Henry and the Chalk Dragon
written by Jennifer Trafton; illustrated by Benjamin Schipper
2017 (Rabbit Room Press)
Source: Review copy provided by the publisher
Henry leaped to his feet. "I'm sorry, Principal Bunk, but I have to go. I have to save the school."
"Don't let your imagination run wild." On this day, Henry Penwhistle's imagination goes beyond that old maxim. Actually, it probably leaves the galaxy. Unfortunately for him, no one seems to understand. He doesn't fit in at school. He's picked on and seen as weird. Nobody, except for his best friend Oscar, seems to get him. And even his friendship with Oscar carries an unspoken dread. Unmotivated to go to school and please the teacher by drawing bunnies for the art show, Henry instead uses the back of his bedroom door as a canvas and creates a jungle green dragon that is "fierce and fearsome and full of fire." Okay, so what's the problem? Well, if you wake up and the door is absent a dragon, that's a problem. If the dragon is heading toward your school, that's a bigger problem. Henry races to school to track down the runaway chalk dragon and during this battle deal with other issues (communicating with adults, lack of confidence) that are monsters in their own right.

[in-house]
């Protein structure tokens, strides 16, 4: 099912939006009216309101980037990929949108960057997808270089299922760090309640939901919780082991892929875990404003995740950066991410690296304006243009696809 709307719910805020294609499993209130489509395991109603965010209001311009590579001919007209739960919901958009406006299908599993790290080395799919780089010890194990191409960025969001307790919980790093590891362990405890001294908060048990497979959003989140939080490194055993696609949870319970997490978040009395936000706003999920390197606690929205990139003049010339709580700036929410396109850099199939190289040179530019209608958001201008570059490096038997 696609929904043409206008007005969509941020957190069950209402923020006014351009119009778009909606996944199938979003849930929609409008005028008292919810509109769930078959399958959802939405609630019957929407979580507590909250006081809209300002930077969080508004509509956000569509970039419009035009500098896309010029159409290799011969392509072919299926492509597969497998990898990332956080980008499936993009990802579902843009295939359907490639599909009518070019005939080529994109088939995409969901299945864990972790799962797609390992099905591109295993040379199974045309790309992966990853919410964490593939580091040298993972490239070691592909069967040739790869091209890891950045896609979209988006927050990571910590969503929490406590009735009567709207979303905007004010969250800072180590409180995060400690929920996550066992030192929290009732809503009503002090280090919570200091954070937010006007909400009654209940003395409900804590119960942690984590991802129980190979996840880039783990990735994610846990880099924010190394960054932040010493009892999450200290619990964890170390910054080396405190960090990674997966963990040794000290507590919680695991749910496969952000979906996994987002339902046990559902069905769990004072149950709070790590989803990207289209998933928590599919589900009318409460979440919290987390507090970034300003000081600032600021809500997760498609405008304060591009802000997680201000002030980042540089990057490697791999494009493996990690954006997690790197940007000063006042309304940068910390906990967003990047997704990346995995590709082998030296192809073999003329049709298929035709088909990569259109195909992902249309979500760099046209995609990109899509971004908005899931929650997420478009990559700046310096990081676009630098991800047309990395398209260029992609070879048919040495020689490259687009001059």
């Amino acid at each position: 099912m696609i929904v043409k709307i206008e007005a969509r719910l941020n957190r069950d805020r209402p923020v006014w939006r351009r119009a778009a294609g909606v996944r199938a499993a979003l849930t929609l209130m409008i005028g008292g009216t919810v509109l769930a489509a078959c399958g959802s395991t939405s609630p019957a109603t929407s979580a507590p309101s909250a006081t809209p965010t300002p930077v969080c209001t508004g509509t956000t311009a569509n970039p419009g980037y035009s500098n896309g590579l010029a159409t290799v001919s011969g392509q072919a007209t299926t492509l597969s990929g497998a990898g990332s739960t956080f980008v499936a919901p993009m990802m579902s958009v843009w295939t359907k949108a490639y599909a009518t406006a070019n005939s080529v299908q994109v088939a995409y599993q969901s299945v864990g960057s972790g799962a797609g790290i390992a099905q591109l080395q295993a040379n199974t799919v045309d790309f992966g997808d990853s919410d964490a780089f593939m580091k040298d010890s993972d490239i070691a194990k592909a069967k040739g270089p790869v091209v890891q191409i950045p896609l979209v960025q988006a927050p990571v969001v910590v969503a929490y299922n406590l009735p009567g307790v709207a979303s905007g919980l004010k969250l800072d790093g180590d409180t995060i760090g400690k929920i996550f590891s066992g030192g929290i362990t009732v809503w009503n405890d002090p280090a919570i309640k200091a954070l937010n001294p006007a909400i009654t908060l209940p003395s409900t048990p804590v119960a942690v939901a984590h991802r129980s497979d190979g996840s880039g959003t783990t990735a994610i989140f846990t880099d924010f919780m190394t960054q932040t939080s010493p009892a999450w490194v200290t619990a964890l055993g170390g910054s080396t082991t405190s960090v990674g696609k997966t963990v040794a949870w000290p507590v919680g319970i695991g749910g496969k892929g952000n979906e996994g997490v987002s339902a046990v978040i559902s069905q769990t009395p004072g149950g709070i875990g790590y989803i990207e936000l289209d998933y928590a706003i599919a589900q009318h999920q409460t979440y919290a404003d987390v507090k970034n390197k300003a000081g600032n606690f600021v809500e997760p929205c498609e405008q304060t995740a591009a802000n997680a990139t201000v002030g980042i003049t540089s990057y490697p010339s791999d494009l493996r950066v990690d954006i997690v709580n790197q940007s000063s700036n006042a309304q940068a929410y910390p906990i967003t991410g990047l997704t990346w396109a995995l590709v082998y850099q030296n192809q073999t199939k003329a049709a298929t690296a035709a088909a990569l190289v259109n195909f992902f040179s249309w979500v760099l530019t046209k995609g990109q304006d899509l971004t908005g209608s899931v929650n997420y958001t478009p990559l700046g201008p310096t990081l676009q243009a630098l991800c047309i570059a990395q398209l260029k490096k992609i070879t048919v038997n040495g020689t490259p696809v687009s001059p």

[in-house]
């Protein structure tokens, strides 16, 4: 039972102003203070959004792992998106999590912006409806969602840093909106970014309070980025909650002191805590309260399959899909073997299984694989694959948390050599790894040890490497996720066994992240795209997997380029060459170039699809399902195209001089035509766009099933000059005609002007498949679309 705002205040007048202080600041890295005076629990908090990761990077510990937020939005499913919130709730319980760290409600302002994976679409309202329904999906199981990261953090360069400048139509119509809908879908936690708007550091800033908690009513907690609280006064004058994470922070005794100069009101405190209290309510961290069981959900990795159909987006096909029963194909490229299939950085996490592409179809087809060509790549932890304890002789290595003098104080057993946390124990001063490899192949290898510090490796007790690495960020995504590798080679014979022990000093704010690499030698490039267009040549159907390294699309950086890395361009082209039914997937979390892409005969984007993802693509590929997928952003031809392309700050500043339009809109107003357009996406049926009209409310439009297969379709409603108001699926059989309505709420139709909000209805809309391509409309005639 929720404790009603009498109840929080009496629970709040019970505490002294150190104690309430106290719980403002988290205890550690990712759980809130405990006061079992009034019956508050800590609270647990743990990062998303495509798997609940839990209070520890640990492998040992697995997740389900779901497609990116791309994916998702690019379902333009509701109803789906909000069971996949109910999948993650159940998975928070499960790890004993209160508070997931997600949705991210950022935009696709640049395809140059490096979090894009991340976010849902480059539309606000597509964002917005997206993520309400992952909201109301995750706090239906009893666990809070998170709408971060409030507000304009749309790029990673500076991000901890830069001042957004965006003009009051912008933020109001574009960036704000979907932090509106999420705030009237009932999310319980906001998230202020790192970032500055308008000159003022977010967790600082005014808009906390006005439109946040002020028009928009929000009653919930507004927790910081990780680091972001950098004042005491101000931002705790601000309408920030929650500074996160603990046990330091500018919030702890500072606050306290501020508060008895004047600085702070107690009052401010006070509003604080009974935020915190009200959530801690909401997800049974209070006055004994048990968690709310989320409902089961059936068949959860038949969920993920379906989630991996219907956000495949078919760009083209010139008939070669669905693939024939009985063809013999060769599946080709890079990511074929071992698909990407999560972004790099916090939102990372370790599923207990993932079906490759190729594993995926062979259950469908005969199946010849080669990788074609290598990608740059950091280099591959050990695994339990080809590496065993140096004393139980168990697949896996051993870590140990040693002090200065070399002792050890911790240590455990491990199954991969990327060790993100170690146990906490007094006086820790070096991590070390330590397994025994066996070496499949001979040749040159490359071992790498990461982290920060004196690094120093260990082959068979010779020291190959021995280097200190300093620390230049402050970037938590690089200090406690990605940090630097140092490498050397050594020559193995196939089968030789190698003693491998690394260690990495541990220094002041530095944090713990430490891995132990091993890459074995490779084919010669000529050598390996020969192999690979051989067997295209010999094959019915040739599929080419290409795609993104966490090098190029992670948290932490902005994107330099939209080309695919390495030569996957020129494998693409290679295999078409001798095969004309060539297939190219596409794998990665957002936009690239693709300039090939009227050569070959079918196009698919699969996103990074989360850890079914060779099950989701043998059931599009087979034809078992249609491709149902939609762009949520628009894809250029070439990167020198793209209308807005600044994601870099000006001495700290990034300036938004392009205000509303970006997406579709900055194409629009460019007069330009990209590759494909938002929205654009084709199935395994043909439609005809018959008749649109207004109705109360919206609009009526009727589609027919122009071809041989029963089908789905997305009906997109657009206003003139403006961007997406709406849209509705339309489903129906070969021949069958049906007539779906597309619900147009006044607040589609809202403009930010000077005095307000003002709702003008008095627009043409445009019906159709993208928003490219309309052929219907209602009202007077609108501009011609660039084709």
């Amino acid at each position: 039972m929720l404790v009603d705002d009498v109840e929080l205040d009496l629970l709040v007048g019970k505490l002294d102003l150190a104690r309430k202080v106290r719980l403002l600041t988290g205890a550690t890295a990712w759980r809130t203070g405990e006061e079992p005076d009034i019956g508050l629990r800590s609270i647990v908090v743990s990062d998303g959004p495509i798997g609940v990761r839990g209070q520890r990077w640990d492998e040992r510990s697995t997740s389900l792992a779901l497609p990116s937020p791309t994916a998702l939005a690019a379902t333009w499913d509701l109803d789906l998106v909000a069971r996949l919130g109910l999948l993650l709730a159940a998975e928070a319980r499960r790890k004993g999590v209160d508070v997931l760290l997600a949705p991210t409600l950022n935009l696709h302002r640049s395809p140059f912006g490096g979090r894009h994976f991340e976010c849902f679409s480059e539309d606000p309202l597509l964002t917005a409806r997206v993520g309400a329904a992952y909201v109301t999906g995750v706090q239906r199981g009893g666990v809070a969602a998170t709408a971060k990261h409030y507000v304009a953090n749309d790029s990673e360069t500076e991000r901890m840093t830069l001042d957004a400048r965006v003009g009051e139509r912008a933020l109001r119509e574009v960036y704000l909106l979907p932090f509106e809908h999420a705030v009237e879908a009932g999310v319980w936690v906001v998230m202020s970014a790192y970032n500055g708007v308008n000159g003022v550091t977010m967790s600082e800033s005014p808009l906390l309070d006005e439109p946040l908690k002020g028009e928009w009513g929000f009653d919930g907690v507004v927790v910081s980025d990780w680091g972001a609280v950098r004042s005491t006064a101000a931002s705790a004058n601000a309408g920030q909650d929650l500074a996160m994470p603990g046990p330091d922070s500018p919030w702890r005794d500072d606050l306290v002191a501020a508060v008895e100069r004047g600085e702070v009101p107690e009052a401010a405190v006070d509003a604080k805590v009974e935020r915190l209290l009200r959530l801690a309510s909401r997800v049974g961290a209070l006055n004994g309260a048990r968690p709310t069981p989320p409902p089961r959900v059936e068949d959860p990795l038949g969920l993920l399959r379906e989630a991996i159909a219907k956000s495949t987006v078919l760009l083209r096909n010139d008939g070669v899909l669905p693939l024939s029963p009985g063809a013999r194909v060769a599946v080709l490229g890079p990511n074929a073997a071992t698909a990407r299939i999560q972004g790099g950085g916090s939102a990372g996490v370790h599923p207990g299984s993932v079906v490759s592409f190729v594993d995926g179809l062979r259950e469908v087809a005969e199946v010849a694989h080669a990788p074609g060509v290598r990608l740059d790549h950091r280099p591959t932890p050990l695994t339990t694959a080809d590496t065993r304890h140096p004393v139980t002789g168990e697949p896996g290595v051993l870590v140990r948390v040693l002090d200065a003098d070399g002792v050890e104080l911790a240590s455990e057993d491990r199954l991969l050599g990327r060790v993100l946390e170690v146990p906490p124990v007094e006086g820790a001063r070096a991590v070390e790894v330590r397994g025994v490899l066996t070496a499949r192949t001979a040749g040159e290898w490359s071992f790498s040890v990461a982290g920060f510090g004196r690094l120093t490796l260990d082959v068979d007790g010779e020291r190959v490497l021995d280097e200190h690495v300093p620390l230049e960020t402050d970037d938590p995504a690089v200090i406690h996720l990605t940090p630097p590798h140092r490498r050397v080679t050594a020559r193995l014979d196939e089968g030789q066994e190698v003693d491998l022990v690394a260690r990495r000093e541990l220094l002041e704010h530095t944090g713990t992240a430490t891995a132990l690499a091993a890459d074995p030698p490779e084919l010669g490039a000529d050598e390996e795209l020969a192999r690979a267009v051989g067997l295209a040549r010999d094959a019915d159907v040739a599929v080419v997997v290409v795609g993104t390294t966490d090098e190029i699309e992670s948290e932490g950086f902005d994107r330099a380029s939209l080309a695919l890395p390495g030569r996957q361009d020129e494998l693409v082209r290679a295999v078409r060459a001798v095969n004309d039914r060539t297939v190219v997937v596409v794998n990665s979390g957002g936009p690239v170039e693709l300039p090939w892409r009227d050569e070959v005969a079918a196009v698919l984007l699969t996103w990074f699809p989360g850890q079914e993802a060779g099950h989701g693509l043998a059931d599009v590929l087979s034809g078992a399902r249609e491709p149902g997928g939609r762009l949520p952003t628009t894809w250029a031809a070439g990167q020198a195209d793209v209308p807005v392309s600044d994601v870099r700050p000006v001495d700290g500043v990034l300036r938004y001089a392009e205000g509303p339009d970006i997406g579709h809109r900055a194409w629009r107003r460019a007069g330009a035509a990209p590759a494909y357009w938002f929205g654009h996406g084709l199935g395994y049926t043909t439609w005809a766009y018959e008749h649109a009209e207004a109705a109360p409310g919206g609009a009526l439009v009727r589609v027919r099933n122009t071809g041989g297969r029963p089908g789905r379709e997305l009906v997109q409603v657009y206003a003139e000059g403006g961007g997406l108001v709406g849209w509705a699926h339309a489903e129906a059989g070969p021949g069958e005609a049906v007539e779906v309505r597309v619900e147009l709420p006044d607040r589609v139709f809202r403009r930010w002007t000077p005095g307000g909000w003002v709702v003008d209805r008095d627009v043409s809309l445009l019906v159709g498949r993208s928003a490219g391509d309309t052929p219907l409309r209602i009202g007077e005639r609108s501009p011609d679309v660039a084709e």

You start reading some books and you know they are going to be a read aloud hit in the classroom. Henry and the Chalk Dragon has a terrific energy to it. It moves along at a brisk pace with plenty of action to keep the reader riveted. Running parallel to the action is a great heart. We sympathize with Henry who is a reluctant hero who just wants to do his own thing and not conform to the pressures of a tedious testing school world. Young readers really connect to those characters because there is a little bit of each of them in Henry.
As a teacher, I think Henry is an excellent choice for paying attention to how characters change during the course of a book. One idea would be to create a point to point graph and chart Henry's emotions as you go through the chapters. This is also a good companion for writing poetry as one of the characters breaks out in song with heroic verses lauding Henry's actions. Similes and metaphors could also be the subjects of mini-lessons connected to this book. Other fun ideas can be found in the curriculum guide on author Jennifer Trafton's website.
Henry and the Chalk Dragon is a kid-sized chapter book saga that will enthrall those brave enough to read it.